... Putting out the LIB fire is not only to suppress the fire from LIB but also require an effort to stop the chemical reactions inside LIB [2]. Water-based extinguishants can both extinguish the fire and cool down the burned surface, but it cannot inhibit LIB chemical reactions which is just prolongs burning process resulting in battery re-ignition. ...
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Lithium-ion battery (LIB) fires are dangerous and usually occur after a failure of battery. We demonstrate submersion of fully charged LIB in synthetic seawater, DI water and tap water, aiming to enlighten the knowledge on LIB fire suppression. The experiments were carried out by submersing full coverage of LIB cells. The voltage reduction was measured, and thermal runaway (TR) was observed throughout the experiment. Then, the sediment in covered liquid were analyzed using XRD and FTLR to characterize products from experiment and organic electrolyte leakage. The results showed that Liquid-Submerged Technique has a possibility to suppresses fire from LIB.
... Since then, to meet such ever-growing energy demand, rechargeable batteries based on either lithium-ion or sodium-ion have been widely probed through both experimental and computational approaches [4][5][6]. In spite of their promise as a new chemistry, Li-ion batteries (LIBs) remain plagued by a number of limitations, most notably their limited specific capacity, affordability concerns, along with safety issues [7][8][9]. On the other hand, Na-ion batteries (SIBs) are inhibited by insufficient capacity as well as by severe volume expansion and electrode breakdown [10,11]. ...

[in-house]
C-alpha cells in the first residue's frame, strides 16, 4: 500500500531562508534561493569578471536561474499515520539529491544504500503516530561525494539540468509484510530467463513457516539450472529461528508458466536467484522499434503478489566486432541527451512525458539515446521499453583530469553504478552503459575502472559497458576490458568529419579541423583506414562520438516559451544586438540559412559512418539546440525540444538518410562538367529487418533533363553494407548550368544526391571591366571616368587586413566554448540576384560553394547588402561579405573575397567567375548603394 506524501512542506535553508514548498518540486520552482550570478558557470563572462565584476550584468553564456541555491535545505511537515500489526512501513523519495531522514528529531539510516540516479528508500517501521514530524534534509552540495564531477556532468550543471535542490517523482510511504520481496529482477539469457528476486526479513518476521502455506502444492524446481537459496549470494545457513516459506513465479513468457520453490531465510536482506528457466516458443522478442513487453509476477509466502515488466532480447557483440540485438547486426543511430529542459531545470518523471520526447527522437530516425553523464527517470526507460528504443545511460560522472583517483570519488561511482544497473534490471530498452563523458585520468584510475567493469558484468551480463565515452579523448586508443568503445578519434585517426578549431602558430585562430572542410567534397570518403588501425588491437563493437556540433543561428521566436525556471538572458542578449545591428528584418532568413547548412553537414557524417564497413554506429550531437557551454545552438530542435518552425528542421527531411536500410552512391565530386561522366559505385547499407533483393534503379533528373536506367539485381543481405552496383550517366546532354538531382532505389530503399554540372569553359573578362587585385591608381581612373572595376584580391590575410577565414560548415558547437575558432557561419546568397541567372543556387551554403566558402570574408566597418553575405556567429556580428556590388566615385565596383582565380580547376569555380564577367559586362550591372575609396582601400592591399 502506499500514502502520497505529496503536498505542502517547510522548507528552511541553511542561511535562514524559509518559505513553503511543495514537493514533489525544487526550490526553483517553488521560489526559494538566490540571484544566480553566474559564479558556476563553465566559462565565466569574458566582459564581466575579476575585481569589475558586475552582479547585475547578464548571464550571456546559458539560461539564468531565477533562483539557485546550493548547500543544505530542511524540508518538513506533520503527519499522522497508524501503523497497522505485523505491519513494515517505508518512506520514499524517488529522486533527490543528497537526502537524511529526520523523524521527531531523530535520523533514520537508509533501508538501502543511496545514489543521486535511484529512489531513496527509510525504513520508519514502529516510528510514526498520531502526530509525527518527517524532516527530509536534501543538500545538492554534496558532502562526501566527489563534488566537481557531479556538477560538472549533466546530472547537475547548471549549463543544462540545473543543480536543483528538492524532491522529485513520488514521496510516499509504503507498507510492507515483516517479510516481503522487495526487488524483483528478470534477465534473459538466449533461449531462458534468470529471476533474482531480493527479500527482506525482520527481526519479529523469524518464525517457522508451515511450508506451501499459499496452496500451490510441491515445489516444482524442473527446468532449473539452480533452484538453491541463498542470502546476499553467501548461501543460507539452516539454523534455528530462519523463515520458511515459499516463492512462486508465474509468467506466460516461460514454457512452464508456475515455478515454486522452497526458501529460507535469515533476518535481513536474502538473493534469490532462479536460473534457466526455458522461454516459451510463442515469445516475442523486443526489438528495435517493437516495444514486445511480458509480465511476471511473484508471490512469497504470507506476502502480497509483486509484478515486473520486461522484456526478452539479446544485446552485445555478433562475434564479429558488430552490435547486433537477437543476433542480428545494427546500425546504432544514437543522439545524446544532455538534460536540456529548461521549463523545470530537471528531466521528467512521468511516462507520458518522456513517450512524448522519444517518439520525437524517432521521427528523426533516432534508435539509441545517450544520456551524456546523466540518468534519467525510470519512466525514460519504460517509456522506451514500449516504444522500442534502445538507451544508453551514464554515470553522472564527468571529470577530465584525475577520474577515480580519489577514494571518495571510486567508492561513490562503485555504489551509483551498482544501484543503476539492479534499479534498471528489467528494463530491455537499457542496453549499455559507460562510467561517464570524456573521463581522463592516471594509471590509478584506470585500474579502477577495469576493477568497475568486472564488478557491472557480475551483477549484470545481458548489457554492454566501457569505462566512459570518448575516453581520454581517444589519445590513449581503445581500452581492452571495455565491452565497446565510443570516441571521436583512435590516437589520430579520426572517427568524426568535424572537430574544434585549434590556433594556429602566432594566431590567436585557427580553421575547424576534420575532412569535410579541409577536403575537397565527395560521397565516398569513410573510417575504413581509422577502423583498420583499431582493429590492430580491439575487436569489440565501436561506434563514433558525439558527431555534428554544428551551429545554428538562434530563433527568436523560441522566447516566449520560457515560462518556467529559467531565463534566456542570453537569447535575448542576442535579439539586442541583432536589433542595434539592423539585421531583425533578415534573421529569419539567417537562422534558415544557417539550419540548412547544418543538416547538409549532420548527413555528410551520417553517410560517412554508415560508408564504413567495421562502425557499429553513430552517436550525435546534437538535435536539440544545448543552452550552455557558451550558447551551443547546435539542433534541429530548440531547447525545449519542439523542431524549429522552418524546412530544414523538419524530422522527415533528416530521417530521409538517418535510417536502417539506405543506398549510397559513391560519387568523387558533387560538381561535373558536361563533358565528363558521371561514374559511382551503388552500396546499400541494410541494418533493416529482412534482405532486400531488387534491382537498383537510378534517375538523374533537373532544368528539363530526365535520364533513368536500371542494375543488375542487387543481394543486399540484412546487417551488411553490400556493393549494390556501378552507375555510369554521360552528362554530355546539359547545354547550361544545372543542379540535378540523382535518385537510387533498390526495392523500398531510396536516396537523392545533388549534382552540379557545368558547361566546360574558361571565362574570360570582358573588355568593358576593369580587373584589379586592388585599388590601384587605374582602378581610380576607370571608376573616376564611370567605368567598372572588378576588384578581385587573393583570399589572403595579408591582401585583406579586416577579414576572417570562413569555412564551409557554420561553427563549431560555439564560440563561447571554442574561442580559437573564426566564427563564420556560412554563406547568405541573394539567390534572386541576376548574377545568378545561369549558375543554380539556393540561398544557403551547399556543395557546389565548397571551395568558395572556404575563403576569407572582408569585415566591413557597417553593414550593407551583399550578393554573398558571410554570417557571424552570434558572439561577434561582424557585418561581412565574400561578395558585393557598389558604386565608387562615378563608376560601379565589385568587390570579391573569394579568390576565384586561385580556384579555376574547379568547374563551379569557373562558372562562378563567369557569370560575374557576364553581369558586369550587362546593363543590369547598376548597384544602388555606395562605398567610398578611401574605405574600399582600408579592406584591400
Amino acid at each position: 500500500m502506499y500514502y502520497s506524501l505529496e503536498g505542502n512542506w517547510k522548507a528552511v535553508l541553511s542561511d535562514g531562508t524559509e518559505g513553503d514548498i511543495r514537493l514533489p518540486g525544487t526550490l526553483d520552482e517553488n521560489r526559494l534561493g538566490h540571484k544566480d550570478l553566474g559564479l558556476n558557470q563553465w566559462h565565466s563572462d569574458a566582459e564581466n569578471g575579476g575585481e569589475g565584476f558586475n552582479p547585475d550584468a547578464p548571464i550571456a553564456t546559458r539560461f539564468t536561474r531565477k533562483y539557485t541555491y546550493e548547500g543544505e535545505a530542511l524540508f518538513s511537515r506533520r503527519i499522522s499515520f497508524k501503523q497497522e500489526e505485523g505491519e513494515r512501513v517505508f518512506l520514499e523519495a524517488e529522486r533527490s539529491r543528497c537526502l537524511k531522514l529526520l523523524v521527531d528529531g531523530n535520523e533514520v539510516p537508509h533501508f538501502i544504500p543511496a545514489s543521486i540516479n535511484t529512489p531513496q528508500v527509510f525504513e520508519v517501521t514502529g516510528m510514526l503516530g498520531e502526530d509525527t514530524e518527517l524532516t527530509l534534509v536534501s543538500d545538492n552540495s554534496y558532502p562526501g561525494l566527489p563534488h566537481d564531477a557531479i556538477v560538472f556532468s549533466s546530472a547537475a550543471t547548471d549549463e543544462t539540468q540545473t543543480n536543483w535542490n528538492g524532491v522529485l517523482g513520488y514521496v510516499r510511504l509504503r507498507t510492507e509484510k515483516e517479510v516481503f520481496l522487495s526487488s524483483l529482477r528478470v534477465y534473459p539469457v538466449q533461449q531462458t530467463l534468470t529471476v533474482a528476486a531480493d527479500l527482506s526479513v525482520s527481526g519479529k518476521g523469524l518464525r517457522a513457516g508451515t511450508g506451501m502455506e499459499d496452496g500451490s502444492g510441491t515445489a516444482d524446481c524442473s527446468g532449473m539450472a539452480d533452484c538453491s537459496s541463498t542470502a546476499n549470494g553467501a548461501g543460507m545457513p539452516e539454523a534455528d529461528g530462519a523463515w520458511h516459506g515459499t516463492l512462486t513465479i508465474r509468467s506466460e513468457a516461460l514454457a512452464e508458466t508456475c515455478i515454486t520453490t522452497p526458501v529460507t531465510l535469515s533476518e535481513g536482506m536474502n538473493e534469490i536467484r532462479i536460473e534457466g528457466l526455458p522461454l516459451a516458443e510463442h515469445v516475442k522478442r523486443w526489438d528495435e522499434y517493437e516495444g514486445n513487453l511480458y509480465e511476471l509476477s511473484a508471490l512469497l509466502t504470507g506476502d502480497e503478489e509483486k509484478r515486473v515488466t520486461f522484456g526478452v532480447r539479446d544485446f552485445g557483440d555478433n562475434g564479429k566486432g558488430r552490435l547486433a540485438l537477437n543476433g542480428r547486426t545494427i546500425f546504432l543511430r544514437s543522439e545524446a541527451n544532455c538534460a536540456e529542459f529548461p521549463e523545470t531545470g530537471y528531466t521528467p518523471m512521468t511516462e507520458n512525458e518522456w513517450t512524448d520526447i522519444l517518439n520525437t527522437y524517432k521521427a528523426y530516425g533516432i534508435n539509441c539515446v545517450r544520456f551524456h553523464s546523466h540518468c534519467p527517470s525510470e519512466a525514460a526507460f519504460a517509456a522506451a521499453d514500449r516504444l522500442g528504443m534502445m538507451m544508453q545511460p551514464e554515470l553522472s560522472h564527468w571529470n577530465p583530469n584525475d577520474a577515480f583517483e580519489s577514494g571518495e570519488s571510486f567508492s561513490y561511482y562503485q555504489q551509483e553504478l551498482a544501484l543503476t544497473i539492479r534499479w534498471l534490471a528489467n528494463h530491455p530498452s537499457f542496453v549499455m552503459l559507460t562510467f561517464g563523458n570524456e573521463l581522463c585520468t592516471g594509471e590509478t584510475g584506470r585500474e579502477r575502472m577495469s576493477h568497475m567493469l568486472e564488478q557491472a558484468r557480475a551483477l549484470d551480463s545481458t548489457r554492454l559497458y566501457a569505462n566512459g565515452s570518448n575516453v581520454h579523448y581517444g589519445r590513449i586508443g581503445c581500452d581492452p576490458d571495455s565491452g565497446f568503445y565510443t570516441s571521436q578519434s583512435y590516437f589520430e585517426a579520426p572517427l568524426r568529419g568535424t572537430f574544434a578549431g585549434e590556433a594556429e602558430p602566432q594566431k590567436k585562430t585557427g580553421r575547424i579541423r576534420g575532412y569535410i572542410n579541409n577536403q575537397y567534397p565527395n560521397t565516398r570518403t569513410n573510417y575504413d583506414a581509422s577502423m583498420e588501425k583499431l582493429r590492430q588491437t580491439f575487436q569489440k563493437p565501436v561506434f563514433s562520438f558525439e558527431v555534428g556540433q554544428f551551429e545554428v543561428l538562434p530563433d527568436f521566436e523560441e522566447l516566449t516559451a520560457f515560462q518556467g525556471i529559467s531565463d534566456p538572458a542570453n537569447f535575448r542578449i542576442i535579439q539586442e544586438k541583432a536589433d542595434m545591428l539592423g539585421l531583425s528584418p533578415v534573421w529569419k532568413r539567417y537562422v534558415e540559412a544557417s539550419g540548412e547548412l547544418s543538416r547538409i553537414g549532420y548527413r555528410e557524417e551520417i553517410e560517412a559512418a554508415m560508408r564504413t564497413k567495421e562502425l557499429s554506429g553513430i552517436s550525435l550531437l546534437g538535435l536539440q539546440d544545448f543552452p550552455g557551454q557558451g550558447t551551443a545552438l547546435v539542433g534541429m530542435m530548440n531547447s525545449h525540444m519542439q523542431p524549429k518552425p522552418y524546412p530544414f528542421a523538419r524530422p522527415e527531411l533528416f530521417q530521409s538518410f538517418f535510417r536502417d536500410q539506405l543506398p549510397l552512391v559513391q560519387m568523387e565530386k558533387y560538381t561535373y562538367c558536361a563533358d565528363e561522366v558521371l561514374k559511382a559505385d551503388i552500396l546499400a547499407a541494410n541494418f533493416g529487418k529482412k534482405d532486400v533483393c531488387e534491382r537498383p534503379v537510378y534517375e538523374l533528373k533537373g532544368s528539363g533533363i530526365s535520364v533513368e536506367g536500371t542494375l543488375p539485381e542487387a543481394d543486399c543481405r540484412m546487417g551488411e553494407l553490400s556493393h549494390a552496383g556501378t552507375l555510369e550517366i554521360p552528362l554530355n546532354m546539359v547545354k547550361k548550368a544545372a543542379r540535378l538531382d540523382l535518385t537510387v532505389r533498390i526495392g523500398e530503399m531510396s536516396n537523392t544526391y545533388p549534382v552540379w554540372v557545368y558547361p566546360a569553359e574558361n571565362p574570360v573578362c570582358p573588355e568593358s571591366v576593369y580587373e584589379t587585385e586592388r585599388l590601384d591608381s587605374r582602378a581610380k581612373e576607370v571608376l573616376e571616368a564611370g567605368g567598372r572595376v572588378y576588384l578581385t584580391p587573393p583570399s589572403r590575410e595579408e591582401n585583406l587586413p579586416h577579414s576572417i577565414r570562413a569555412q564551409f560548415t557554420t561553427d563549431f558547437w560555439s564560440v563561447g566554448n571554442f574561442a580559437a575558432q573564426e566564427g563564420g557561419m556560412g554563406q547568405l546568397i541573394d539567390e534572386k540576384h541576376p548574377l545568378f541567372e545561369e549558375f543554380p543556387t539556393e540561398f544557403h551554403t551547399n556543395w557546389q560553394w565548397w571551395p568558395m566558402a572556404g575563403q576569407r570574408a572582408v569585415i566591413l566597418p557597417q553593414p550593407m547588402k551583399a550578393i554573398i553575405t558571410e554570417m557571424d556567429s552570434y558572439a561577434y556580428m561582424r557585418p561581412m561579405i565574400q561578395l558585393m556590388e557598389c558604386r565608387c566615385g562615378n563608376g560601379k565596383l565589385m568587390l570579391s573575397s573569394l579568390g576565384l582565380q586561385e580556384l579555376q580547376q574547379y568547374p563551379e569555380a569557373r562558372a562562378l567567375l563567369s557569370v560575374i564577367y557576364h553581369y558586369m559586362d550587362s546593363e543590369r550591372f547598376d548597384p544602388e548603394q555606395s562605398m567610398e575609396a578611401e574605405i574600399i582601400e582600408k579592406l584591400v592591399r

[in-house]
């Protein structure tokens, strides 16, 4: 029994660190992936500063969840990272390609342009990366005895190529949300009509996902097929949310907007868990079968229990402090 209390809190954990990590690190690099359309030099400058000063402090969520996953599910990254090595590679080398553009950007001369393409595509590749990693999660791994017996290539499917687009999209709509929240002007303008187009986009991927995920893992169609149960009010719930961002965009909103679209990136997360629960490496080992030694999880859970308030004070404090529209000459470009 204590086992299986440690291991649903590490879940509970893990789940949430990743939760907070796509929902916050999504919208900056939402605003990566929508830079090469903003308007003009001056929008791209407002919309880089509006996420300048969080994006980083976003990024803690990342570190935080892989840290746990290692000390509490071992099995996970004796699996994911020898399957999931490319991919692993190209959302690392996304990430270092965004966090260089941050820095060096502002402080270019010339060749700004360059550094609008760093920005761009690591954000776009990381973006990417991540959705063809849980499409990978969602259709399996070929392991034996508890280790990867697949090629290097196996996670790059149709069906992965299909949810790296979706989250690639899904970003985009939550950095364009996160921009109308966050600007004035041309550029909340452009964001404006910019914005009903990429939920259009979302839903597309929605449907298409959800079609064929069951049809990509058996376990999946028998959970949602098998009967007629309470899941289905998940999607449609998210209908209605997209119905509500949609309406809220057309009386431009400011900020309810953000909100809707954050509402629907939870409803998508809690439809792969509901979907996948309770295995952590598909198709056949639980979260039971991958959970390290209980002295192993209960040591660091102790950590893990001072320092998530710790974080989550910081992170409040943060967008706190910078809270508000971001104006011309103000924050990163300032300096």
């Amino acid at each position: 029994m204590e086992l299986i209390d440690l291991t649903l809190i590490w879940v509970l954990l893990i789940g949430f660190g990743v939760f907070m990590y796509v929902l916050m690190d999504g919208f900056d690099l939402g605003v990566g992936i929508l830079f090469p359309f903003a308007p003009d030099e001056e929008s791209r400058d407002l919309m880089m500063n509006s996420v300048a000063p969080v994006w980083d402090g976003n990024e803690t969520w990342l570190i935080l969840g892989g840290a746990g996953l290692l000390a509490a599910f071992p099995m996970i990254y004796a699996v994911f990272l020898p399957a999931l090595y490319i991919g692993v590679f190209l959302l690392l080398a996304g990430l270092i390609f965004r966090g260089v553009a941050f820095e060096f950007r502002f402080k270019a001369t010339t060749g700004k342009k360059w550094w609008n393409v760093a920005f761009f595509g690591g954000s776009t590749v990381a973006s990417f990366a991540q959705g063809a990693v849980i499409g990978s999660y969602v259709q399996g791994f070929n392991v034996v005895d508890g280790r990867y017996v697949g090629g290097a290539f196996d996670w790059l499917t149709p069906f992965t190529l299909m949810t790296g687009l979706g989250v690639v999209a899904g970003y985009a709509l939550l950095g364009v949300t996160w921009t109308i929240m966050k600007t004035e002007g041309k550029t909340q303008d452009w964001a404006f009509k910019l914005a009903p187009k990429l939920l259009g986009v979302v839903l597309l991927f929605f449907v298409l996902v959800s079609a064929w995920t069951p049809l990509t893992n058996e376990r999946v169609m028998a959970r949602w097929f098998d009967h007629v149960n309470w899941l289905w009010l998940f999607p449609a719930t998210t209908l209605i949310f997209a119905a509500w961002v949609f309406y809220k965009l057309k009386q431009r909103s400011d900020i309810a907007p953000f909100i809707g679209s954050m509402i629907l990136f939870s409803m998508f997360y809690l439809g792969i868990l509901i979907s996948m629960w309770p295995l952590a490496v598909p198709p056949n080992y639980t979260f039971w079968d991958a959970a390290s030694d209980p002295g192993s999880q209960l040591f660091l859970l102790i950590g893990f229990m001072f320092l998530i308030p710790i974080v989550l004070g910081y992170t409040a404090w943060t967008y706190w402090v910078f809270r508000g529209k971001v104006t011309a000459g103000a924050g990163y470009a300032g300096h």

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... 14,24 For large-scale battery applications such as electric vehicles, even a single battery level failure rate is as low as 0.1 ppm, the expected failure rate for electric vehicles can be 1 over 10,000 (100 ppm). 25 A quality control process is necessary to maintain consistency during the manufacturing process of LIBs. ...
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Lithium-ion batteries must undergo a series of quality control tests before being approved for sale. In this study, quality control tests were carried out on two types of lithium-ion pouch batteries, here denoted as type A (with stacked electrode configuration) and type B (with a jelly-roll arrangement) to assess the effectiveness of the tests. Electrochemical tests, which included capacity and impedance measurements, found that both types of batteries met the specifications. However, computed tomography (CT) scan, disassembly, and material characterization revealed quality concerns in battery assembly and material composition. Results showed that, for an A cell, the cathode extended past the anode at the top and bottom of the roll, and a CT scan revealed inhomogeneities in the electrode near the corners. Similarly, analysis of a B cell revealed gaps in the winding structure and cathode material discrepancies. More specifically, the lithium nickel manganese cobalt oxide (NMC) material specified by the battery manufacturer turned out to be lithium cobalt oxide (LCO). These findings indicate that systematic quality control tests are needed to properly identify defects in batteries before they are used in products.